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UBC Theses and Dissertations

Big Fridays Ching, Denise Yee-Ling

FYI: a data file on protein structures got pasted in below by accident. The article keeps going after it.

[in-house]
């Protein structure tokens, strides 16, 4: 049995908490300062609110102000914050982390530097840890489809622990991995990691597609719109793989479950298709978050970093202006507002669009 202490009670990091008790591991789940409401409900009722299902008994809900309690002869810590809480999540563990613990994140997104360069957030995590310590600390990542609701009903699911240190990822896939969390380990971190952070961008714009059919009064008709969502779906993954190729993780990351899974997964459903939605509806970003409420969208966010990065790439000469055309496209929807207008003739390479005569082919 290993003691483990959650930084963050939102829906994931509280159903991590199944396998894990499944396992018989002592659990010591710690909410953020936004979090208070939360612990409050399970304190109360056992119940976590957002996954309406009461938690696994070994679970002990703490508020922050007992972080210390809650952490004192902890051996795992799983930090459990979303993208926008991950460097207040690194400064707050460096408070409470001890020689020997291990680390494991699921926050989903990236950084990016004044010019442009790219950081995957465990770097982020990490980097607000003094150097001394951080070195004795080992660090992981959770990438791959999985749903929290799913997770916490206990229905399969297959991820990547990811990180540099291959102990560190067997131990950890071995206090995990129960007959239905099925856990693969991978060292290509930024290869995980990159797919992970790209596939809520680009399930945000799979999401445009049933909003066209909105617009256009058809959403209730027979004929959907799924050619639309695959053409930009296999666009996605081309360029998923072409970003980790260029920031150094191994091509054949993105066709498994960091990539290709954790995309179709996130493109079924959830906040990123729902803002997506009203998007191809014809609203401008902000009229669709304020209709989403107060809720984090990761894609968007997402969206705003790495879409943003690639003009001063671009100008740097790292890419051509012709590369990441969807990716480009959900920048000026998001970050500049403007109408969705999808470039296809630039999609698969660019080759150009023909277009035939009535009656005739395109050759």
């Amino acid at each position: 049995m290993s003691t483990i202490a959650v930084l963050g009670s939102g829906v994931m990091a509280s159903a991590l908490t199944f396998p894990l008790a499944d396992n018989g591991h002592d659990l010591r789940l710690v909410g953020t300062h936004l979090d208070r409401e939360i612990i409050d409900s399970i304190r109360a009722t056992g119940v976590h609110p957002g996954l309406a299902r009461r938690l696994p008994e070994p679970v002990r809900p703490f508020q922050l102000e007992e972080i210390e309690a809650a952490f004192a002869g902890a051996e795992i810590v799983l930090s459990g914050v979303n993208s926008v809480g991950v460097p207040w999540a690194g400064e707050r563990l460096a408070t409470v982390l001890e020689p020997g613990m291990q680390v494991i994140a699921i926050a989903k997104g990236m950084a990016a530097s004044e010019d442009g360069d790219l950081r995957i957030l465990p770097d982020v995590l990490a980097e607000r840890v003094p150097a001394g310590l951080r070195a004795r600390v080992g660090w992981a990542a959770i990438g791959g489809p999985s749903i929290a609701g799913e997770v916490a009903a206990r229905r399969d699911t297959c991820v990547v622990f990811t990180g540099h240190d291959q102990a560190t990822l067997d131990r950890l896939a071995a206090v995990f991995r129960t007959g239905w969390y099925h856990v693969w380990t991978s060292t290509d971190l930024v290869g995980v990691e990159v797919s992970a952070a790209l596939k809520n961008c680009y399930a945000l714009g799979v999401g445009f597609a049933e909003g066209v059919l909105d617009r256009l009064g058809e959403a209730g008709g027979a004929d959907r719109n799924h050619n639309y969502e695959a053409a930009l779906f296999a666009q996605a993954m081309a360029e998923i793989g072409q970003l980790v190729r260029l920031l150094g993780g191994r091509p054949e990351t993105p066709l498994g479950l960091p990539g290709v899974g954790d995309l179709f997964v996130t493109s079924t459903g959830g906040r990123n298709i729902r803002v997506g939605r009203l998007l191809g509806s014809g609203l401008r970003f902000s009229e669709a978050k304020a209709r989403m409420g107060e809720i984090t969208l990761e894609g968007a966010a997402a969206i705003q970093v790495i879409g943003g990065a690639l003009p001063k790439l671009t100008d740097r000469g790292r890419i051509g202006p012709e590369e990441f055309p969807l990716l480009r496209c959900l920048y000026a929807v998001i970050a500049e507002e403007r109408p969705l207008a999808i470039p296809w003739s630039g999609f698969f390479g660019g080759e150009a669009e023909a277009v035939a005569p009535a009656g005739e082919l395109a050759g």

The United States operates a dual payments system which gives rise to the distinction between Clearing House Funds and Federal Funds. Due to the fact that, unlike the United States, Canada operates a single payments system, a potential arbitrage opportunity arises in transacting between the Canadian and U.S. money markets on certain days of the week. There are essentially two situations in which U.S. investors can have an interest: the Friday-Monday transaction and the Thursday-Friday transaction. Since both the foreign exchange market and the money market are almost certainly efficient, any potential arbitrage opportunity should be eliminated by adjustments in both markets. This paper looks at the impact of the transactions that would tend to eliminate any arbitrage opportunity, upon interest rates and exchange rates. The institutional details for arranging such transactions are also examined. Only the implications in the foreign exchange market were empirically tested using daily spot rates and forward rates from 1973 to 1976. Since daily interest rates in this period were not available, only one example of daily variation of interest rate within a week was illustrated. It was found that transactions in both the spot market and the forward market have to be arranged one business day in advance. Therefore, the spot/forward rate is also quoted one business day in advance (for example, spot/forward rate that prevails on Thursday is quoted for Friday's transaction). Hence the rate implication from the movements of funds should be shifted one business day backward. The results show that the day-to-day movements in the spot and forward markets are as we would expect. Within the foreign exchange market, the forward rates adjust to a greater extent than the spot rate in eliminating the advantage that arises from the movements of funds. This also indicates that most investors prefer to cover their investments by arranging forward contracts. The arbitrage opportunity that arises involving movements of funds between Canada and the United States is also applicable between the United States and any European country that operates a single payments system. The theory behind it is identical to that described in this paper. Finally, it was found that even if banks in Canada and the United States use the Society for Worldwide Interbank Financial Telecommunications (S.W.I.F.T.) for a number of transactions in the near future, mechanisation of the International cheque clearing systems is not one of the functions for which S.W.I.F.T. will be used. Therefore,the "Big Fridays" operations are expected to continue.

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